They say that the average instructor on Udemy will make $7,000. However, there have been some disgruntled instructors recently due to difficulty in tracking sales and changing commission structures.
PLATFORM + MARKETPLACE + CURATION
The following options are curated communities with highly vetted content and high production value. In other words, not just anyone can be an instructor at these places because there is an application and approval process. They will do all of the heavy lifting, including helping you write and produce your content, adding it to their limited marketplace, and marketing it. It appears that you can get paid for all of them, but none of them make it clear how much you will make. If what you want to teach is already on the platform, you need a new spin on it, or you are out of luck.
Oh yeah, and you will not own the content once it is published….
Skillshare is a little closer to Udemy than the others in this section as they tend to offer instructors more marketing tools like referral links, discount codes, and hosted challenges. Students brought in through the instructor have the Skillshare fees cut similar to Udemy, although I was not able to find the fee structure anywhere. All they tell you is that instructors get a percentage of the subscription fee based on their popularity.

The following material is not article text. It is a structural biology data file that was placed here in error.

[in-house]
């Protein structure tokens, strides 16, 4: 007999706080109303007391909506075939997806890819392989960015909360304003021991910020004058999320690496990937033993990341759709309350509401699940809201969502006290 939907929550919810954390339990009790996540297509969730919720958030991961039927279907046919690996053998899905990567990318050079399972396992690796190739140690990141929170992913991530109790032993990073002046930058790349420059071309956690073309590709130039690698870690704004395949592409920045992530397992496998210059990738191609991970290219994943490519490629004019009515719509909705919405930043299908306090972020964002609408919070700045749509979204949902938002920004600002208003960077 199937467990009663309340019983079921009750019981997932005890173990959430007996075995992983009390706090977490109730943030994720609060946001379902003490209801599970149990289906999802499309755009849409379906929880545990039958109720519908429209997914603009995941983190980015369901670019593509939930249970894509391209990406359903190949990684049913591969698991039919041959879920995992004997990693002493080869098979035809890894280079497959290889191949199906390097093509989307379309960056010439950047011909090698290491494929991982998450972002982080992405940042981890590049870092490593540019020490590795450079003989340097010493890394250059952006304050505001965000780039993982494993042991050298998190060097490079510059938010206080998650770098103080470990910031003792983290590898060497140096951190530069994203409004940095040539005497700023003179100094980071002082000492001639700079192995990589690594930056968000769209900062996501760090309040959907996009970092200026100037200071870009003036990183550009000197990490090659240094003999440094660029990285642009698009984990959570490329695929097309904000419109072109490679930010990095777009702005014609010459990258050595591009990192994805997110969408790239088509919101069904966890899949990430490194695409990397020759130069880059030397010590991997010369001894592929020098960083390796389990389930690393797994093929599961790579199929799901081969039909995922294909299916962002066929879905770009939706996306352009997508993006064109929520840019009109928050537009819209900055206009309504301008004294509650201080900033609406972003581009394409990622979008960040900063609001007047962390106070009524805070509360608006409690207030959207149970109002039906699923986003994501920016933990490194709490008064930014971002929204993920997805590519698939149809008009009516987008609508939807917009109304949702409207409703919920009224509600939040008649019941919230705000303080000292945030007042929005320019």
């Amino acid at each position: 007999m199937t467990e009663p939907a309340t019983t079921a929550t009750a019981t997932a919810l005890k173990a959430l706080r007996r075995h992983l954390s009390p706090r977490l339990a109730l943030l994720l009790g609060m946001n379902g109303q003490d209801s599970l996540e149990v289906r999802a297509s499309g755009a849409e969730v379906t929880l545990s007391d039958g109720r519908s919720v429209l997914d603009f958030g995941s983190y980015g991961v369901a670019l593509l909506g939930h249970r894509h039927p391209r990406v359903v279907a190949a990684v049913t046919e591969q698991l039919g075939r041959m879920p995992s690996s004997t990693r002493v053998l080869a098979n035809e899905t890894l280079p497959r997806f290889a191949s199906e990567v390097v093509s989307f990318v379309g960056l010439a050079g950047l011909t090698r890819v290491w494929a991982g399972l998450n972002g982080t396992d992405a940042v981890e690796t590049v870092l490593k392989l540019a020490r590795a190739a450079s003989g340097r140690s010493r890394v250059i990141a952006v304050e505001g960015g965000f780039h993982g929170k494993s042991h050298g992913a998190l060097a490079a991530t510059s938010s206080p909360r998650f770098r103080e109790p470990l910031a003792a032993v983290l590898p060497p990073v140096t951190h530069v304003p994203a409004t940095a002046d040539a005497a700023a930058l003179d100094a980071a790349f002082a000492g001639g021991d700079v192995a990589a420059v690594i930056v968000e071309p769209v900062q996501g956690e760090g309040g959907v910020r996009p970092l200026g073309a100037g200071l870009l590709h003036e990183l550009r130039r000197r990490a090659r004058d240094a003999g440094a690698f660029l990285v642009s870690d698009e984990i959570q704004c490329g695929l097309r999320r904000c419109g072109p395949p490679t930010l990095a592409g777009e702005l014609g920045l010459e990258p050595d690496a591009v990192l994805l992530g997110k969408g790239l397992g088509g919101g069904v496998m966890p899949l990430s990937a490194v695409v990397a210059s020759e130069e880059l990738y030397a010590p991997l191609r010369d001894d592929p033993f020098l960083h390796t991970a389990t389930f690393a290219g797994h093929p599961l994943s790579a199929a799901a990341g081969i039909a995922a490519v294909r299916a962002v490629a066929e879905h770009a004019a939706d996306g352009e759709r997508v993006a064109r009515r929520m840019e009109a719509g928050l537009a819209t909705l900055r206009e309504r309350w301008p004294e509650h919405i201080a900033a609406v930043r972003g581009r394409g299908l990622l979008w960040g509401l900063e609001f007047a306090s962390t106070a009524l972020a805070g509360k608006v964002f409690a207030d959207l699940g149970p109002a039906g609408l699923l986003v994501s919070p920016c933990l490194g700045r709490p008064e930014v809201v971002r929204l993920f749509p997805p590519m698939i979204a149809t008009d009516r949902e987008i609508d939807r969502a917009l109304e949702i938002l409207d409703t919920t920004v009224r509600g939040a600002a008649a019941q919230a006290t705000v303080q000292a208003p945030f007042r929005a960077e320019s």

They offer a wide array of categories (Advertising, Business, Design, Fashion, Film, Food & Drink, Photography, Publishing, Technology, Television, and Writing), but their focus is on real world skills and hands on projects. Anyone can teach on Skillshare, but there is an application process, not all of which are accepted.
Also, you are required to film your own video lessons, and they give you a few tutorials and resources to aid in this process.
Tuts+ is a platform for creative and technical skills in the form of tutorials (written or screen cast lessons) or courses (90+ minutes of screencast and live video content).
In order to become part of the Tuts+ platform, you must submit a pitch for a course or tutorial idea. This must be your own original work not found anywhere else.
If you are interested in teaching for Lynda.com, you can submit your information, class proposal, and qualifications. They appear to prefer people with prior teaching experience and who are recognized as leaders in their field. They do not publicize their training needs, but if your proposal matches a need, then you will be contacted.
Having personally taken a classes on all the curated platforms, the content on Lynda.com is definitely the most polished.
CreativeLive is unique in that all live classes are 100% free, but after that, it becomes walled off content to only those who pay for it. This means that you need to be good on camera and in a studio with a live audience asking questions.
To become an instructor in this community, you need to email CreativeLive your proposal in addition to any links to websites with your work, social media sites, or videos of you leading instruction. How much money you will make is a mystery….
By the way, if you are on any of the following platforms, your classes are listed on Allclasses!